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Are chickens coming home to roost?



 . . nation mulls new currency board

UNITED States-based Johns Hopkins University’s applied economics Professor Steve Hanke had all the bragging rights after an economic prescription he prepared nearly 20 years ago was finally taken by a patient he would consider to be difficult: Zimbabwe’s government.


Hanke is no stranger to most Zimbabweans both within and outside government.
His economic analysis, particularly on currency and inflation developments in the southern African nation, has been fodder for local journalists and economic commentators.

On the contrary, government sympathisers have frowned at his figures, often describing them as sensational. During updates on inflation and other key economic indicators, suspended Zimbabwe National Statistics Agency director-general Taguma Mahonde would take no time in trashing Hanke’s calculations.

The applied economics professor would hit back and in some cases question Finance minister Mthuli Ncube’s economic trajectory.

Zimbabwe is battling rising inflation, a weakening domestic currency, power shortages and high unemployment levels, among other economic problems.

“Zimbabwe’s Finance Minister Mthuli Ncube is considering the adoption of a currency board,” Hanke tweeted on X after the Treasury boss announced his plans.

“Since we don’t have any details, we don’t know whether Ncube is playing games, or if he is for real. The idea of a currency board for Zim was first established in my book Zimbabwe: Hyperinflation to Growth, published in 2008 in Harare.”

In his book titled Zimbabwe: From Hyperinflation to Growth, which was published in 2008, Hanke said the hallmark of Zimbabwe’s economic collapse was hyperinflation.
“The source of Zimbabwe’s hyperinflation is the Reserve Bank of Zimbabwe’s money machine,” Hanke wrote.

“The government spends, and the RBZ finances the spending by printing money. The RBZ has no ability in practice to resist the government’s demands for cash. Accordingly, the RBZ cannot hope to regain credibility anytime soon. To stop hyperinflation, Zimbabwe needs to immediately adopt a different monetary system.

“Any one of three options can rapidly slash the inflation rate and restore stability and growth to the Zimbabwean economy. First is ‘dollarisation.’ This option would replace the discredited Zimbabwe dollar with a foreign currency, such as the US dollar or the South African rand. Second is a currency board. Under that system, the Zimbabwe dollar would be credible because it would be fully backed by a foreign reserve currency and would be freely convertible into the reserve currency at a fixed rate on demand. Third is free banking. This option would allow commercial banks to issue their own private notes and other liabilities with minimum government regulation.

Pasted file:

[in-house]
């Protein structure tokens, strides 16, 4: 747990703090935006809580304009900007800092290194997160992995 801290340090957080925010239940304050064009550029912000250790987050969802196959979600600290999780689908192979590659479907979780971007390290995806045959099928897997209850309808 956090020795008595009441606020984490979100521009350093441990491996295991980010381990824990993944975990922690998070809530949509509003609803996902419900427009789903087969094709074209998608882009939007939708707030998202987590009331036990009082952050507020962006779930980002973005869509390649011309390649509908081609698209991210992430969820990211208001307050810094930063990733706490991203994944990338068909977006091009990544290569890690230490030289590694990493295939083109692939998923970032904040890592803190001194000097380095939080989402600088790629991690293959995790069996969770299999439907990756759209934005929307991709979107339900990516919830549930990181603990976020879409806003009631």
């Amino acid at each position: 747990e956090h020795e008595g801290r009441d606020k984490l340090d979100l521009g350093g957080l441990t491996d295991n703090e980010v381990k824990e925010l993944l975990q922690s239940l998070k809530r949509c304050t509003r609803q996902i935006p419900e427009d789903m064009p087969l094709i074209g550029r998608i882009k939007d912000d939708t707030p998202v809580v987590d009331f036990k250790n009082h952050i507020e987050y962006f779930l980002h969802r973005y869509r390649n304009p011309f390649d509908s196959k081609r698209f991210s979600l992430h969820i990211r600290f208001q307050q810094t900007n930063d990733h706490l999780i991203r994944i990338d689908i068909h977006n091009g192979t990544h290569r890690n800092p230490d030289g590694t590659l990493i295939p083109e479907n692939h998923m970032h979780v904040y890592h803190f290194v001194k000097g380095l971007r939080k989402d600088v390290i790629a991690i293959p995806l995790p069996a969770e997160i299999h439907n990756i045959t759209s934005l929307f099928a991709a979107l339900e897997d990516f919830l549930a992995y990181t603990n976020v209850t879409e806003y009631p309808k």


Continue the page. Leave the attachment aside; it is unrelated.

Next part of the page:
“Central banking is the only monetary system that has ever created hyperinflation and instability in Zimbabwe. Prior to central banking, Zimbabwe had a rich monetary experience in which a free banking system and a currency board system performed well. It is time for Zimbabwe to adopt one of these proven monetary systems and discard its failed experiment with central banking.”

This week, Ncube announced that the government will soon embark on currency reforms to save the domestic currency from collapse. The Zimbabwe dollar has since 2016 gone through several episodes of currency volatilities.

“The idea going forward is to make sure that we manage the growth of liquidity which has a high correlation to money supply growth and inflation. The way to do that is to link the exchange rate to some hard asset such as gold,” said Ncube in a Press briefing.

“To do that you have to have some sort of currency board type system in place where the growth of the domestic liquidity is constrained by the value of the asset that is backing the currency.”

Immediate past Citizens’ Coalition for Change leader Nelson Chamisa said without confidence from the public, the measures are bound to fail.

“This confidence deficit crisis can’t be addressed by setting up a currency board nor establishing a structured currency framework,” Chamisa tweeted on Thursday.

“As for the proposed currency board, my assessment of where this has happened successfully shows that the success hinges on accountability, transparency, and adherence to legal instruments — qualities sorely lacking in Zimbabwe’s current governance. The pervasive state policy inconsistency erodes confidence in the system’s integrity. Without these critical success factors in place, the currency board is doomed to fail.

“For avoidance of doubt, I know that currency boards have been used in over 38 countries with notable success because of the ‘confidence effect’ especially in circumstances where credible people of integrity and high standing were appointed into the board.”

Last week, President Emmerson Mnangagwa said the authorities were looking to introduce a “structured currency”, without explaining how that would work.

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